Battling other players has always been a major part of the Souls experience but it is normally in these sudden, random duels within the levels - the opposing player preventing you from progressing in your own game. Dark Souls 2, however, added a few designated PVP areas which have their own little gimmicks to change things up a bit. The Belfry Luna/Sol areas pit two teams against each other, or the Rat Covenant area in the Grave of Saints, where you can set traps to try and foil your opponent, are both interesting ideas that appeared to be the beginnings of some really interesting stuff but in Bloodborne there isn’t really anything like this. Perhaps Dark Souls 3 could take these fledgling ideas and flesh them out into some new multiplayer experiences in the Souls games already unique online functionality?
Proper invasions are missed in Bloodborne. You can only be invaded if you are waiting for a player to be summoned into your game or when a ‘woman appears ringing a sinister bell’. You can even find and kill her to prevent them, too. In Dark Souls, if you are human, you can be invaded. Doesn’t matter where you are or what you are doing, someone can just waltz into your game as a red phantom and kill you. It is fantastic. Getting killed by a red phantom is one of the most frustrating things in all of gaming, but offing one… or being one yourself and killing someone else in their game, is one of the most satisfying. Limiting invasions was a smart decision in Bloodborne, likely to get a lot of the new players to stick around. They’re here now, so let me start killing them!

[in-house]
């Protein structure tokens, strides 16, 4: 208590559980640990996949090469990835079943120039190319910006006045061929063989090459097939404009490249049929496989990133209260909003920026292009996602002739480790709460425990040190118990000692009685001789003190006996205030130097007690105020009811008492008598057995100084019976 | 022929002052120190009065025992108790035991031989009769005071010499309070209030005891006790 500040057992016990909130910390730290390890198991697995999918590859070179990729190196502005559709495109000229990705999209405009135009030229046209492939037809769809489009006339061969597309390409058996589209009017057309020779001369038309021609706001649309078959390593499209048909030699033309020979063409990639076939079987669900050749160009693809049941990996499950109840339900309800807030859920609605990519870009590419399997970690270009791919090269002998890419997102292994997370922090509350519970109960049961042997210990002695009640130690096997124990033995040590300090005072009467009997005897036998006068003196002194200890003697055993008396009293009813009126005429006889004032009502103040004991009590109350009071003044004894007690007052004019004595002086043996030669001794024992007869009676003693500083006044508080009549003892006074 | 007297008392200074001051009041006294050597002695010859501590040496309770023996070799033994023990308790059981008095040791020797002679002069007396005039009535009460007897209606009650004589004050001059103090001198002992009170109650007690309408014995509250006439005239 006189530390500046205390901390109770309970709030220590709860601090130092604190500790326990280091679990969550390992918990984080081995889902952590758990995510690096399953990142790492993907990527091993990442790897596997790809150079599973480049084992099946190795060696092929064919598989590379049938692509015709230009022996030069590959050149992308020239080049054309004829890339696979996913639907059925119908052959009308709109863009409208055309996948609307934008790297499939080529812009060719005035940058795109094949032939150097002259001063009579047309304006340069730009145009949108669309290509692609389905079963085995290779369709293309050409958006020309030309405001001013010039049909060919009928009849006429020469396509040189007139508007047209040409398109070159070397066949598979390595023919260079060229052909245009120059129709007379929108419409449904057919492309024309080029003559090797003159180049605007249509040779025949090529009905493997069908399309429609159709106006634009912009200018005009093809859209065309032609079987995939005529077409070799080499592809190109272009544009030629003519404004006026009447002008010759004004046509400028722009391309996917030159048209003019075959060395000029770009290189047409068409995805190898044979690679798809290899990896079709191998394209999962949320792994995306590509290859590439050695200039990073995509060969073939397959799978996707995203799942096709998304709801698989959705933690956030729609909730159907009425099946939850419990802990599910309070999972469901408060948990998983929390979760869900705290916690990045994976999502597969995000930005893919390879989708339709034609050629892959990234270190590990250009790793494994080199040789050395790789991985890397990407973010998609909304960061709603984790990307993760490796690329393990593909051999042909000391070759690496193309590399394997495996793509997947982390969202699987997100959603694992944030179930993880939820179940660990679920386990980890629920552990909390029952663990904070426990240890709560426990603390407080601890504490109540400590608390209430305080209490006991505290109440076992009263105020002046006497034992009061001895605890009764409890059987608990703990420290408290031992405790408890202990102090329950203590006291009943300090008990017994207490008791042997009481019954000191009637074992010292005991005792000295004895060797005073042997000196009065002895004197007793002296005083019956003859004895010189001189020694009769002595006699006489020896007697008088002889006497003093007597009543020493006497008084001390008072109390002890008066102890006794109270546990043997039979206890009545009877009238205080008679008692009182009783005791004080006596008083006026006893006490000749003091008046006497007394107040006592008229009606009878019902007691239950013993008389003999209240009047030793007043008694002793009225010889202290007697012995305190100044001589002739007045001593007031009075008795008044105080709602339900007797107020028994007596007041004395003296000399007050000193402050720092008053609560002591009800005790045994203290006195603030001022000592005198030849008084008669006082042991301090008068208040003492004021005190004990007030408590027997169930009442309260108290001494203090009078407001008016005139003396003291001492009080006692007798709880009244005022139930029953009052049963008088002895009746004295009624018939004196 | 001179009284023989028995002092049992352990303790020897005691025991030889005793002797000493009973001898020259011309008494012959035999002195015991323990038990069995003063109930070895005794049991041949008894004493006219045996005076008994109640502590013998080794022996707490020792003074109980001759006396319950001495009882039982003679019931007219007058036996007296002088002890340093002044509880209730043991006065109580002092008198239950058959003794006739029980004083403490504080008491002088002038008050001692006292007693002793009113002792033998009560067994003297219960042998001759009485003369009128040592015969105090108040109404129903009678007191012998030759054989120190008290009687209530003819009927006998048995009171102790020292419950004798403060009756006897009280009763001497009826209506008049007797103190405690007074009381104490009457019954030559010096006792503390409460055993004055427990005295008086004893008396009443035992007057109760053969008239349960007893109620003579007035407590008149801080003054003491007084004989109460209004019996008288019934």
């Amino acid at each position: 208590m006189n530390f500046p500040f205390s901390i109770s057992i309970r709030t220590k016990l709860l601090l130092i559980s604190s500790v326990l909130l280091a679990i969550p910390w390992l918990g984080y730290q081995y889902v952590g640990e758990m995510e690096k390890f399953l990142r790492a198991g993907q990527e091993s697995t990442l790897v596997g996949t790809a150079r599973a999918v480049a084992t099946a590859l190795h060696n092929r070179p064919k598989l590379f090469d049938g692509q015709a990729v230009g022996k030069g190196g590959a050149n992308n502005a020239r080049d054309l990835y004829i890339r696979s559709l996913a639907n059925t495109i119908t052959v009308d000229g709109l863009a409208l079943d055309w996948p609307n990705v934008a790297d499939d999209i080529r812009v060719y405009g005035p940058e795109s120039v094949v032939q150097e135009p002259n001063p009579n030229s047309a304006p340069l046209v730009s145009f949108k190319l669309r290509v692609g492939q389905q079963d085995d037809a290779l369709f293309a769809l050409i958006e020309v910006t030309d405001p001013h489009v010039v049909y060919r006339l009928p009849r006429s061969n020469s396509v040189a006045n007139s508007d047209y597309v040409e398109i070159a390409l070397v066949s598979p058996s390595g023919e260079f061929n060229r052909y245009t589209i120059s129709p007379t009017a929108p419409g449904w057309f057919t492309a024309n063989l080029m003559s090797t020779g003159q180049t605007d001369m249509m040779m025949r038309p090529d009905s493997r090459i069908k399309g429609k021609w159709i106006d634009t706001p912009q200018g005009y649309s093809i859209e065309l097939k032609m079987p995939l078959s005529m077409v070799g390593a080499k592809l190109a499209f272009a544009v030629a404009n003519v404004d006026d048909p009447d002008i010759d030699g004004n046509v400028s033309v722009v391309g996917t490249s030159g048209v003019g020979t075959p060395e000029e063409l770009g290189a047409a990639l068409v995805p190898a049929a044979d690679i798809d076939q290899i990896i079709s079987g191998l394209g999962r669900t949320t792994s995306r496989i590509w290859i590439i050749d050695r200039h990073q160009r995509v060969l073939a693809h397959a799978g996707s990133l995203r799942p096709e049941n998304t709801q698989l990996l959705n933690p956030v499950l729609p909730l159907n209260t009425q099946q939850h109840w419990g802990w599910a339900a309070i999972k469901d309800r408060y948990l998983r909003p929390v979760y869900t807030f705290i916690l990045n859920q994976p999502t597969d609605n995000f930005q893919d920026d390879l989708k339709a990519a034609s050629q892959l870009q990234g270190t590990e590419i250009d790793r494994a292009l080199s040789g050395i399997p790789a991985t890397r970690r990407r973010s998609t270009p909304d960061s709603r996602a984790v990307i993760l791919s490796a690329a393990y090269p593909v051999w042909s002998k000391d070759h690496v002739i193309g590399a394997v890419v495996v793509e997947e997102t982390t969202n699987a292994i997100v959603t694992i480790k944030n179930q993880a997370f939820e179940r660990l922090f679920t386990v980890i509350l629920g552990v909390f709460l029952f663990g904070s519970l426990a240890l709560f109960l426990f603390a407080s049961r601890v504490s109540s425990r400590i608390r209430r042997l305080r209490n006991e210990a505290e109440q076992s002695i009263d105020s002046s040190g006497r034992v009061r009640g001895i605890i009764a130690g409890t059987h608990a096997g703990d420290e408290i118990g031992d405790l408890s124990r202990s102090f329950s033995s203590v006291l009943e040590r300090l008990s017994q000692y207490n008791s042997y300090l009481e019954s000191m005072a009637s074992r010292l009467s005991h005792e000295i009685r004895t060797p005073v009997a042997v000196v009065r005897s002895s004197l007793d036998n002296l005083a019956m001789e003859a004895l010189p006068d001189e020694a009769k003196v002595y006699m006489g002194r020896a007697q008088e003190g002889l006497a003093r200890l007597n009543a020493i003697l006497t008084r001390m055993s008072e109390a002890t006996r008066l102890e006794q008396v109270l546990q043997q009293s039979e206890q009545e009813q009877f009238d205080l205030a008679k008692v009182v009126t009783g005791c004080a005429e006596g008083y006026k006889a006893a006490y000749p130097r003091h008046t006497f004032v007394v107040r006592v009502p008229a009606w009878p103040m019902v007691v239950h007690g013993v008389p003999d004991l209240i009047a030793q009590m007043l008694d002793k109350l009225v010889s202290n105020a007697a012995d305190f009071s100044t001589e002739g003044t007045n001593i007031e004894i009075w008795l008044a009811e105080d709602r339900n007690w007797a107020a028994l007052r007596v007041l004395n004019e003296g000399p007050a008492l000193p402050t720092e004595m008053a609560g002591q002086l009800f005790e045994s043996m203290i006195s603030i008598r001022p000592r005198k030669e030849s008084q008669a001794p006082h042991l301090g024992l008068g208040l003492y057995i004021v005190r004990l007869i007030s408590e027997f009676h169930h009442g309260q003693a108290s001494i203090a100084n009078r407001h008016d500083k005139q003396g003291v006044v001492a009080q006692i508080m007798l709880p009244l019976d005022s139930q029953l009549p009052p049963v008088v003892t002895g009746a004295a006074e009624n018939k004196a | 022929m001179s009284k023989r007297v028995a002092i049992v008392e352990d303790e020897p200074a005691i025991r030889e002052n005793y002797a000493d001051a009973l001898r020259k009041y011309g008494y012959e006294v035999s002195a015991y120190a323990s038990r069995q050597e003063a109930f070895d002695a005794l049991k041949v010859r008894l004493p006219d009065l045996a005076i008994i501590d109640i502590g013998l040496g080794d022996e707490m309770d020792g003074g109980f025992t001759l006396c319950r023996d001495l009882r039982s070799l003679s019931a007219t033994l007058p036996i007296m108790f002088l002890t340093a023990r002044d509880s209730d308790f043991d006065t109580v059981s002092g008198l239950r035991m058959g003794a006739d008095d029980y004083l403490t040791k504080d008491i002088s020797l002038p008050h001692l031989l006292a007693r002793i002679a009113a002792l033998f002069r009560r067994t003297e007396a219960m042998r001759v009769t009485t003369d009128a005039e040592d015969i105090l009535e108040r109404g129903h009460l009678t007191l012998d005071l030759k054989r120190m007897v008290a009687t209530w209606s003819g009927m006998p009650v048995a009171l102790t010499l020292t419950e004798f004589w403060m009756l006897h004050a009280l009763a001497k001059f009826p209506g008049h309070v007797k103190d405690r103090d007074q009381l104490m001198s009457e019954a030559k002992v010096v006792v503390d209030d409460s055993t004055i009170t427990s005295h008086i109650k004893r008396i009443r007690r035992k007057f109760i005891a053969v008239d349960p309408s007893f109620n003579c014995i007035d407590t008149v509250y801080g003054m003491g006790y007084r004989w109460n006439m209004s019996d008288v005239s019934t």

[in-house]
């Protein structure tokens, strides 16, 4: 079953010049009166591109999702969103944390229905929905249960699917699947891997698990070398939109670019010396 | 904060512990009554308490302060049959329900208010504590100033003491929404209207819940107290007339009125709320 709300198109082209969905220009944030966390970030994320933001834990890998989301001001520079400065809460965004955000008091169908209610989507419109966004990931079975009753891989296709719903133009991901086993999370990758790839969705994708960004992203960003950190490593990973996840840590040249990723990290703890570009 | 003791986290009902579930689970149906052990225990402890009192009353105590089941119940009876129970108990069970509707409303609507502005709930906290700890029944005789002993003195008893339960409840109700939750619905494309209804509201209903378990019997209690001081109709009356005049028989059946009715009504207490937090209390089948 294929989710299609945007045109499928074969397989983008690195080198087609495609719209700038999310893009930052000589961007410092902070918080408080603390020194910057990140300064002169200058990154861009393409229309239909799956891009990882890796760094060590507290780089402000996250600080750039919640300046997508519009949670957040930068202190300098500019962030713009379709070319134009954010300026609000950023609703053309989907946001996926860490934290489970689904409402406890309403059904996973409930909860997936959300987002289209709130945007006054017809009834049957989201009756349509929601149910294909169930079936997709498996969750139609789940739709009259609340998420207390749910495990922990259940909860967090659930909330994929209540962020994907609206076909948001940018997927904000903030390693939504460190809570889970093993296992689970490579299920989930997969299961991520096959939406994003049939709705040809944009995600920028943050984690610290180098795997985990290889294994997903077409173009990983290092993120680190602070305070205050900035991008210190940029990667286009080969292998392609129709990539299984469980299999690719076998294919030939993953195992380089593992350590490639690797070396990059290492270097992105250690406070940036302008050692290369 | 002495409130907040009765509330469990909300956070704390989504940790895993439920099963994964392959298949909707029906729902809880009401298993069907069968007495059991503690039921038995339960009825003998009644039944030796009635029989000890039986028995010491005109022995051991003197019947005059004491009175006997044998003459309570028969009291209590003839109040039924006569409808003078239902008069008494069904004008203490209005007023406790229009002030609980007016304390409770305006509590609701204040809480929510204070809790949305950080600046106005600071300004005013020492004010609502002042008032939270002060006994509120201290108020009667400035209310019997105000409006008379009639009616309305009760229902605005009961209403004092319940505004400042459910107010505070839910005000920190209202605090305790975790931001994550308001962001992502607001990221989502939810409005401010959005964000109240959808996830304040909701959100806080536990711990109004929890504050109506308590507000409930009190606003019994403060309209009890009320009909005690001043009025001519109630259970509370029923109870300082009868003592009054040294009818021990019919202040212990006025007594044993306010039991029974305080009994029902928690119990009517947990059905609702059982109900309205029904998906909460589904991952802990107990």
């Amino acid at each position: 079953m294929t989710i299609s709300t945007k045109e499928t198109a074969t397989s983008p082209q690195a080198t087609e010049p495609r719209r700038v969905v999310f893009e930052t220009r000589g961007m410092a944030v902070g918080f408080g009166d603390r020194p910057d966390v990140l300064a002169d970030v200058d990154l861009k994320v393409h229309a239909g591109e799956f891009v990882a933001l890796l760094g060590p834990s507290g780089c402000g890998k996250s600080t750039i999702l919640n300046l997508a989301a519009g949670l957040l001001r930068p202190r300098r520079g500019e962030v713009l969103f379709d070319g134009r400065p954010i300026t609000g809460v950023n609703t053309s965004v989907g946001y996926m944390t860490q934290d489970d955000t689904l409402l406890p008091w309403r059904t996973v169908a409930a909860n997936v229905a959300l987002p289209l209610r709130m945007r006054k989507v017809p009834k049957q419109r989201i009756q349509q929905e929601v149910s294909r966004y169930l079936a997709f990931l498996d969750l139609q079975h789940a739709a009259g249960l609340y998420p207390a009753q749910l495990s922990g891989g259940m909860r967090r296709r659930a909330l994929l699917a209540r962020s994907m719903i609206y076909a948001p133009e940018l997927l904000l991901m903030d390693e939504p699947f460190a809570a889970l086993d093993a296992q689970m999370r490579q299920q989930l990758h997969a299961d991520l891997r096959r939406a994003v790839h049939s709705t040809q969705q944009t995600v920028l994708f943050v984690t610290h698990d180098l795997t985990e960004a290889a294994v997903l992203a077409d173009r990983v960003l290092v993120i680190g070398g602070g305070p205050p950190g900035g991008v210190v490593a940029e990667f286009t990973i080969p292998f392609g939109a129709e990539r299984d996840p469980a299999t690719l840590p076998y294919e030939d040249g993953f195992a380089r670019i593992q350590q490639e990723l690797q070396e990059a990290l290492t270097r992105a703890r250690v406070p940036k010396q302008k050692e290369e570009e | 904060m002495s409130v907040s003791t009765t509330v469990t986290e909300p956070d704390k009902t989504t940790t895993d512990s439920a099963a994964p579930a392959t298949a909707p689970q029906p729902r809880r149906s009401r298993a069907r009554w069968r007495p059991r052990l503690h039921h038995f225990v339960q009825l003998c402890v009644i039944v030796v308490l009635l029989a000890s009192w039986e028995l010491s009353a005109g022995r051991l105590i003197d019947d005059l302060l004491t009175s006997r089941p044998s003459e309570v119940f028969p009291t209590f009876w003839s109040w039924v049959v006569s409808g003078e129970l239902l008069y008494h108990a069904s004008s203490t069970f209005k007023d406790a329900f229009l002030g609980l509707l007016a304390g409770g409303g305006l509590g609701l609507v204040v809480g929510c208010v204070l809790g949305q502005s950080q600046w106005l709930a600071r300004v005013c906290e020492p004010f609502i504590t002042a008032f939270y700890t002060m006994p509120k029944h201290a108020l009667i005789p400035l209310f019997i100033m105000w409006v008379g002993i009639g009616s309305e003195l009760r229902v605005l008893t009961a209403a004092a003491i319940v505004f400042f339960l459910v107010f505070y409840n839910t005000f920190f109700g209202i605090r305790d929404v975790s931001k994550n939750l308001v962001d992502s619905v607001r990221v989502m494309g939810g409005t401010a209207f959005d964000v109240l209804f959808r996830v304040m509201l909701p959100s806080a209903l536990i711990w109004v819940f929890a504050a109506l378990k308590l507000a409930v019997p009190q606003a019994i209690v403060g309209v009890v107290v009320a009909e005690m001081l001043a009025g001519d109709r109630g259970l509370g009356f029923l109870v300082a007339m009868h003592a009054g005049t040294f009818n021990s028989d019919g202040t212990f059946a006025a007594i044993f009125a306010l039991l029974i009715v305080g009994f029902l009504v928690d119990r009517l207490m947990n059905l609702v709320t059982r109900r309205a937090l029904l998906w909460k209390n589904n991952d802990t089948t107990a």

WEIRD, NEW SECRET MECHANICS